The digital age of photography makes just about anyone with a camera a photographer. But it takes someone special to create images, and Christine Gribble of Grand Rapids takes it one step further as a photographic artist for children and families with special needs. Christine's skill set, lifelong experiences, and her extra dose of compassion are prerequisites in her niche.
Christine's first encounter with a camera came early in life, and she's "basically had a camera in my hand since I was, oh I don't know, eight." After working in other industries, Christine decided to pair her love for photography with a business plan. She was accepted into the Grand Rapids Opportunities for Women program where she attended a fifteen-week, ninety-hour course and gained valuable connections, networking skills, and confidence. Christine recommends the program to all women looking to develop marketing and financial skills, and to those who "need something, but don't know where or how to get it," she said. GROW "provides answers and direction." And with every click of her camera, Christine is providing a unique opportunity for families as she proves that each child deserves a place on the family photo wall.
"Family pictures and pictures of children in homes are an excellent boost to confidence levels," Christine said. "It shows a sense of pride in the family and in the kids, even if it's a subconscious thing. It's a benefit to kids, growing up in homes with pictures on display. Plus it's a typical thing most families want to have, but not every family can do it in a typical manner."
While bright lighting and using a flash during photography sessions seem standard, for special needs children these features could cause uneasiness, notes Christine, who received her accreditation with Special Kids Photography of America last winter. Instead, when working with special needs children, Christine tends to use more natural lighting. This is one of the many idiosyncrasies she keeps in her artist's tool kit. She also specializes in location work, letting her clients choose a place in which they are most comfortable for sessions. Patience is the most instrumental for Christine, and through her own experiences she acquired her ability to work with all walks of life. "I grew up with two family members in wheelchairs. It was just something that was there from before I was born. I didn't think anything of it; it was just part of my family." In addition, Christine worked with special needs children at a speech and hearing impaired camp, where she learned to love working with children.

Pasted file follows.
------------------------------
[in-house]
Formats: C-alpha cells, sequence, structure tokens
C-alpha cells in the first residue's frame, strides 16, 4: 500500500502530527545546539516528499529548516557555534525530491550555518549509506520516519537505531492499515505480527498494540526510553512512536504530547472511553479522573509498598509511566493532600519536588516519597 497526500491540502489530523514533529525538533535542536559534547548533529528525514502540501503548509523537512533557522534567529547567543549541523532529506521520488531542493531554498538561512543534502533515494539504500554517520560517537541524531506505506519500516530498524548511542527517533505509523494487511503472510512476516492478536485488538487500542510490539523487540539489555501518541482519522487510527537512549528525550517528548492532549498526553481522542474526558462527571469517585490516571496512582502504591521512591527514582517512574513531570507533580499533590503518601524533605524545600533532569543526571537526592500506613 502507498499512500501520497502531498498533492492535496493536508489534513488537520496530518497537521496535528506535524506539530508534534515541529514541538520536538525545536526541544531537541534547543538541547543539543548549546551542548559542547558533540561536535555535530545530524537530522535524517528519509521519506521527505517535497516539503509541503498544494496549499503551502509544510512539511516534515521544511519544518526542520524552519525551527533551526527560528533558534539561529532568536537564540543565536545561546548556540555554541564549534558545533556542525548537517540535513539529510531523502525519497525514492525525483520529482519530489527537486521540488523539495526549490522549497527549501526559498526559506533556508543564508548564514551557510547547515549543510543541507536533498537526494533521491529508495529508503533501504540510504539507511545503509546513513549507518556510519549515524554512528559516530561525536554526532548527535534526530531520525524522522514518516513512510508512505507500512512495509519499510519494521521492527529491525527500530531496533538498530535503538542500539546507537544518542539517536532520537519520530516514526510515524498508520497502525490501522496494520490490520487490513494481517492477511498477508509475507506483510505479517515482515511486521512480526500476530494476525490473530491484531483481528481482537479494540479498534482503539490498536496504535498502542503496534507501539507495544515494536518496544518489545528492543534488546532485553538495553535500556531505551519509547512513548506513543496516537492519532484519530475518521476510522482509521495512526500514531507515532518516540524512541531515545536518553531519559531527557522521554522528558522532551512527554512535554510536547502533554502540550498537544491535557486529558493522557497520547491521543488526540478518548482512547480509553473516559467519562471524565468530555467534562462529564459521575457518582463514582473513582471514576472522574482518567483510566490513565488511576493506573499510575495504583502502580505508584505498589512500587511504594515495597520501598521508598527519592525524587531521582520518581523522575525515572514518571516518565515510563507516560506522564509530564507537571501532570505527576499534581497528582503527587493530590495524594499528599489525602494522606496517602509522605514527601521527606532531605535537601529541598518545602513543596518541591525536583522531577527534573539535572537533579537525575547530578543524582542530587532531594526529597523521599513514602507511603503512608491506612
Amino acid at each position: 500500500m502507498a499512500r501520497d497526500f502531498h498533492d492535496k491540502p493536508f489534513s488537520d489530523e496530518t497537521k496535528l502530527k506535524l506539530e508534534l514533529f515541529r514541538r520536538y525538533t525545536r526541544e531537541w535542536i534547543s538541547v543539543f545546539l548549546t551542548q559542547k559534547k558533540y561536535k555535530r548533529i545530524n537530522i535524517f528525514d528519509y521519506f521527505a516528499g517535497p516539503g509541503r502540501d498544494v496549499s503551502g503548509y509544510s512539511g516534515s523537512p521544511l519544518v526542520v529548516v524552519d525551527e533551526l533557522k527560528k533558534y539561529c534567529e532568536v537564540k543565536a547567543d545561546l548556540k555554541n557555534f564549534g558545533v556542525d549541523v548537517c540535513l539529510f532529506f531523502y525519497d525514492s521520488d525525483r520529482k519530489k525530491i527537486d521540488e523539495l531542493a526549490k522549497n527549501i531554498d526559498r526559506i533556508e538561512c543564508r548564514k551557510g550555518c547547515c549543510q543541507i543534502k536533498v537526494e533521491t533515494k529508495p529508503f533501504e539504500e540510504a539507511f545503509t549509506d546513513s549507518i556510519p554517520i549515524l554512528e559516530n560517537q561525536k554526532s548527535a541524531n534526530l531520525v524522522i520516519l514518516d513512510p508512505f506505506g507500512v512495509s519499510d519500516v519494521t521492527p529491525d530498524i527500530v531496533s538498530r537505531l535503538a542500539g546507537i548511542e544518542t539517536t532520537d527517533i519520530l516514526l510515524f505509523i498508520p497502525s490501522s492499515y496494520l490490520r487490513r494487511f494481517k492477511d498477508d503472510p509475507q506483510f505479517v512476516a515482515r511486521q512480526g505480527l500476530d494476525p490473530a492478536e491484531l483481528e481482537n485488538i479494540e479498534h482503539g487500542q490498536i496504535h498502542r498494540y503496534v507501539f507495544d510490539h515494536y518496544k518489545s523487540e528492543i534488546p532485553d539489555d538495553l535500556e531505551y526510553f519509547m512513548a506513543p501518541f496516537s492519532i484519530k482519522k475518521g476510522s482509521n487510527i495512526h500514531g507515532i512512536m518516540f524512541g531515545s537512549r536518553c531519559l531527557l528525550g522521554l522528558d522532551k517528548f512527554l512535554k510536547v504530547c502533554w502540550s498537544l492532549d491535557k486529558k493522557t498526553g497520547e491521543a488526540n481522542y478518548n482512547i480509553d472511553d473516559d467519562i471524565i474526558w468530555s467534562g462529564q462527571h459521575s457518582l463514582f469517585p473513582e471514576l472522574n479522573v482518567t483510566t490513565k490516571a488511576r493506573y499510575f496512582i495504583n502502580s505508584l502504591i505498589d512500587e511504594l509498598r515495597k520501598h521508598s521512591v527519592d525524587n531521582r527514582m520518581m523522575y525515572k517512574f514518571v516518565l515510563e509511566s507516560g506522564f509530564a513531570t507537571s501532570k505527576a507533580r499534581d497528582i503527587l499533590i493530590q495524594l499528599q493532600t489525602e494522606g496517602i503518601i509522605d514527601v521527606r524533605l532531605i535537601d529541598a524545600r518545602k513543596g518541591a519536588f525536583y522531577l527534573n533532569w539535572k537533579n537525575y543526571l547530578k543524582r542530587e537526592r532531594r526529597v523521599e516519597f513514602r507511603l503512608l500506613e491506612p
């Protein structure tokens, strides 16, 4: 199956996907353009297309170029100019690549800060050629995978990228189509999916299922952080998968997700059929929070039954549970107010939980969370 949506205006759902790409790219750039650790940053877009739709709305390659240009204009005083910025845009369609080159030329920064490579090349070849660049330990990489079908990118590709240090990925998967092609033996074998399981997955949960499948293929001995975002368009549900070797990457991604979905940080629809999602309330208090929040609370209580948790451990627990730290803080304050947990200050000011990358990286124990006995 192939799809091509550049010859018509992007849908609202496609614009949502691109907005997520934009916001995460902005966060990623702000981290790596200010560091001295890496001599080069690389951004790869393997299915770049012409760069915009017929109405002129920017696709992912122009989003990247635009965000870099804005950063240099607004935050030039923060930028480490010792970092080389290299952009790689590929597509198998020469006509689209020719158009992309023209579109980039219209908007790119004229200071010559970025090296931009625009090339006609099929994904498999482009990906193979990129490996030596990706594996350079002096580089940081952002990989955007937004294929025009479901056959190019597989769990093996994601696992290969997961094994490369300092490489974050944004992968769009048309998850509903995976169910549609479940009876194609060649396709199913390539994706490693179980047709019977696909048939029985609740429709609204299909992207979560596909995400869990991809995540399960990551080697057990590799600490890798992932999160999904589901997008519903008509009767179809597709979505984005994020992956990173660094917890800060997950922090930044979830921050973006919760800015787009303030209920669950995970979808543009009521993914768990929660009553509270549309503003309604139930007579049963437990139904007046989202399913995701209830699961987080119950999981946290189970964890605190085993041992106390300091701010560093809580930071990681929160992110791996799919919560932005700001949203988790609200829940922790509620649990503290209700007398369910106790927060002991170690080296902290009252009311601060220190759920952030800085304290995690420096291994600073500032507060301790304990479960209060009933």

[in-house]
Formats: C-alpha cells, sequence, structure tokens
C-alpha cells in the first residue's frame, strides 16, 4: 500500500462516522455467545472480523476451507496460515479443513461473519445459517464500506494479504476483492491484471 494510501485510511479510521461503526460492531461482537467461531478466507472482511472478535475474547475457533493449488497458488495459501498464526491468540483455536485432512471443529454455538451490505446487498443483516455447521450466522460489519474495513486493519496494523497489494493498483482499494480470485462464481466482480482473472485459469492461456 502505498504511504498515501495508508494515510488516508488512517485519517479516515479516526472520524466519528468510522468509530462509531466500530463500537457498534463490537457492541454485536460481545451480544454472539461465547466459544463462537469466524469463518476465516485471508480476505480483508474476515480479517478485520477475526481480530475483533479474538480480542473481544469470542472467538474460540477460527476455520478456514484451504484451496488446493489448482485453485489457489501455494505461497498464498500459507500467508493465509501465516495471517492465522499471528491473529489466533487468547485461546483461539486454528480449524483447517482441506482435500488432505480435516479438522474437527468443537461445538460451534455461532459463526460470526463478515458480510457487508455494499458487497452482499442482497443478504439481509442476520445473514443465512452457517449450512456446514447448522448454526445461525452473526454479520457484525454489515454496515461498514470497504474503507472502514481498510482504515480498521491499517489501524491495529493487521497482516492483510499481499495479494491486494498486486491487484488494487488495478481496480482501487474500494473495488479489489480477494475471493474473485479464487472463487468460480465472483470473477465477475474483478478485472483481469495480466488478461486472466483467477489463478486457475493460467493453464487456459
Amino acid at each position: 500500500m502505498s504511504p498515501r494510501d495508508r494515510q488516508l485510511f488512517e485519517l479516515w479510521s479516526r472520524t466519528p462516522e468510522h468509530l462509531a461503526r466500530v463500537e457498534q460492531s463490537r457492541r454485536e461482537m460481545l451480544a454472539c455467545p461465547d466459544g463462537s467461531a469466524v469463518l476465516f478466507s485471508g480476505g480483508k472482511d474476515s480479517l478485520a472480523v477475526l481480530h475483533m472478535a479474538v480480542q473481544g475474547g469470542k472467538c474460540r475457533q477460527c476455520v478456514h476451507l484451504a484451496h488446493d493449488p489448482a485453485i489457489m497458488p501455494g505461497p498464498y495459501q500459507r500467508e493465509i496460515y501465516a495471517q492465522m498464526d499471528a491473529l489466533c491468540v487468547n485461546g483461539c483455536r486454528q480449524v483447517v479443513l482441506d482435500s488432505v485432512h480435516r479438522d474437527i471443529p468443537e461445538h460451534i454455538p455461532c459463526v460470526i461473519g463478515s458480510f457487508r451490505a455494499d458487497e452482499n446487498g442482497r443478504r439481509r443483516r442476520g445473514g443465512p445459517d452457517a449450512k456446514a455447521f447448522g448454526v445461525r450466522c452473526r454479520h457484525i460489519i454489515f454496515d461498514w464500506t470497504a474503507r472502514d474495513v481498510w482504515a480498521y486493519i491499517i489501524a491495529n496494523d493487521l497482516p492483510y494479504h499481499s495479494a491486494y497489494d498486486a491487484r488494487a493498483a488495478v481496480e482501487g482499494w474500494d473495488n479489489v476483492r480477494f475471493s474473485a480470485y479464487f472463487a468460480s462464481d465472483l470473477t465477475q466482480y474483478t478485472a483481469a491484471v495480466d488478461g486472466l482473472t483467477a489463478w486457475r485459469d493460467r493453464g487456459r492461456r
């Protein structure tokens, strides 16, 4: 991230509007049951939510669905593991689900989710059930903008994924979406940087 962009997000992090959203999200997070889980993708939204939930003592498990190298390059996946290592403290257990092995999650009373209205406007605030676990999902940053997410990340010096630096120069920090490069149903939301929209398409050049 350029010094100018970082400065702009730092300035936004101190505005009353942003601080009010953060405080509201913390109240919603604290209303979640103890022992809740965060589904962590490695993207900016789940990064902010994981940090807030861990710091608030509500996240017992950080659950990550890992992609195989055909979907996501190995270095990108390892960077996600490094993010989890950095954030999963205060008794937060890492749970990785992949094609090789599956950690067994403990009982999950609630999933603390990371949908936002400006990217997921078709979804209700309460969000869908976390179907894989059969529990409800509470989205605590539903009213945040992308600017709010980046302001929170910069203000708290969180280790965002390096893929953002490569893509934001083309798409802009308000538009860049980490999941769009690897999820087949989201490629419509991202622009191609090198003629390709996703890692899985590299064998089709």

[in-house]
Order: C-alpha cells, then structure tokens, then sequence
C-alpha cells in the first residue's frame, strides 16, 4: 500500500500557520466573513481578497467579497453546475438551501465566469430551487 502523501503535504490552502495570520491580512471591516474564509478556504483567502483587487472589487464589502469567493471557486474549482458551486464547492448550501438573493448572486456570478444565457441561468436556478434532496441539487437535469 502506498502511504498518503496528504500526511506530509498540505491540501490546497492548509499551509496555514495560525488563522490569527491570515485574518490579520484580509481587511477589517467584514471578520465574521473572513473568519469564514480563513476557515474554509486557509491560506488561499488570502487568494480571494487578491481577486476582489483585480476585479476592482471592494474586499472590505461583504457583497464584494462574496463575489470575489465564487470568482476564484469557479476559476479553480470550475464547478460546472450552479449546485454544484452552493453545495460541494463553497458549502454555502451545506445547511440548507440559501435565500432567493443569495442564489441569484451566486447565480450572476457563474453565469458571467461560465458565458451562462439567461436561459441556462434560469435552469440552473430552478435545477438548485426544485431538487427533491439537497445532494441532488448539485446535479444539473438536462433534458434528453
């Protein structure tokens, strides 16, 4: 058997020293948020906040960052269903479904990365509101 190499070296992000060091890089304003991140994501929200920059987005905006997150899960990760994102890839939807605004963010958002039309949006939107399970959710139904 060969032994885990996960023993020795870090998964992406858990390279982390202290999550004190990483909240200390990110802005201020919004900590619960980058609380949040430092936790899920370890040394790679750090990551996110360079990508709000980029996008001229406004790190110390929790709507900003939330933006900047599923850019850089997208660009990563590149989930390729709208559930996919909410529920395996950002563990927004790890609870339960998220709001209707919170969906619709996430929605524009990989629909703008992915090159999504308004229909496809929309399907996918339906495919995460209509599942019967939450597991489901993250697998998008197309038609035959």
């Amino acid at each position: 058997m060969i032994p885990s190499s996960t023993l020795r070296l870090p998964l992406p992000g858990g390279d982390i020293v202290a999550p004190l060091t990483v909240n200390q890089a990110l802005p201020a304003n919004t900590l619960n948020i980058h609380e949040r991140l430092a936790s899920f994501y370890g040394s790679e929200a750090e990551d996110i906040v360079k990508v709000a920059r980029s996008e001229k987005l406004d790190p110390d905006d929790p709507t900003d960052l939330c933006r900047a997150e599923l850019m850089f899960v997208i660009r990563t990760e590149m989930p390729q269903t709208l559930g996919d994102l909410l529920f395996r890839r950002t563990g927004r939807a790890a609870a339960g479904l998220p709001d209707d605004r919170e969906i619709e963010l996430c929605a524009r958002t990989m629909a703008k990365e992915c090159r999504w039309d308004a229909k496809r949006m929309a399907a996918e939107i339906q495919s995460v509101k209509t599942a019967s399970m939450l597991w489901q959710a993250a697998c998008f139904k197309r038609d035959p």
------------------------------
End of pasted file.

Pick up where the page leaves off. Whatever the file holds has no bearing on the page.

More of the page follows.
But not all of Christine's experiences have been positive. "I've witnessed people not being the best side of humanity when it comes to dealing with things that are different," she said. This only drove home her passion for providing equal opportunities to families that require exclusive care during photography sessions. Caring is innate to Christine. "I think it's my natural instinct to help people; that's just who I am," she said. "I like to fix things and help whenever I can, and I'm always offering to help with things. That's a part of the reason my schedule is so crazy."
Owning her own business allows Christine to choose her own priorities and plan her days based on the things she cares about most. She can be there to visit family members in the hospital, and she can spend extra time giving her clients the support and understanding they merit. As her business develops, Christine looks for more ways to provide photographic artwork to all families in need. Through the Family Hope Foundation, she hopes to create a grant program that would provide funding for photography to families with financial challenges.
"My mission is to create portraits for you that make you smile, touch your heart, and preserve your family's special moments," Christine said. "A photograph is a piece of art, a moment in time frozen to be passed on to future generations. A photograph tells a story, the story of your loved ones and your life."
Written by: Erika Fifelski is West Michigan Woman magazine's staff writer. She graduated from Michigan State University with a degree in journalism. Erika was born and raised in West Michigan, and after a brief stint on the sunrise side, she's home and loving it.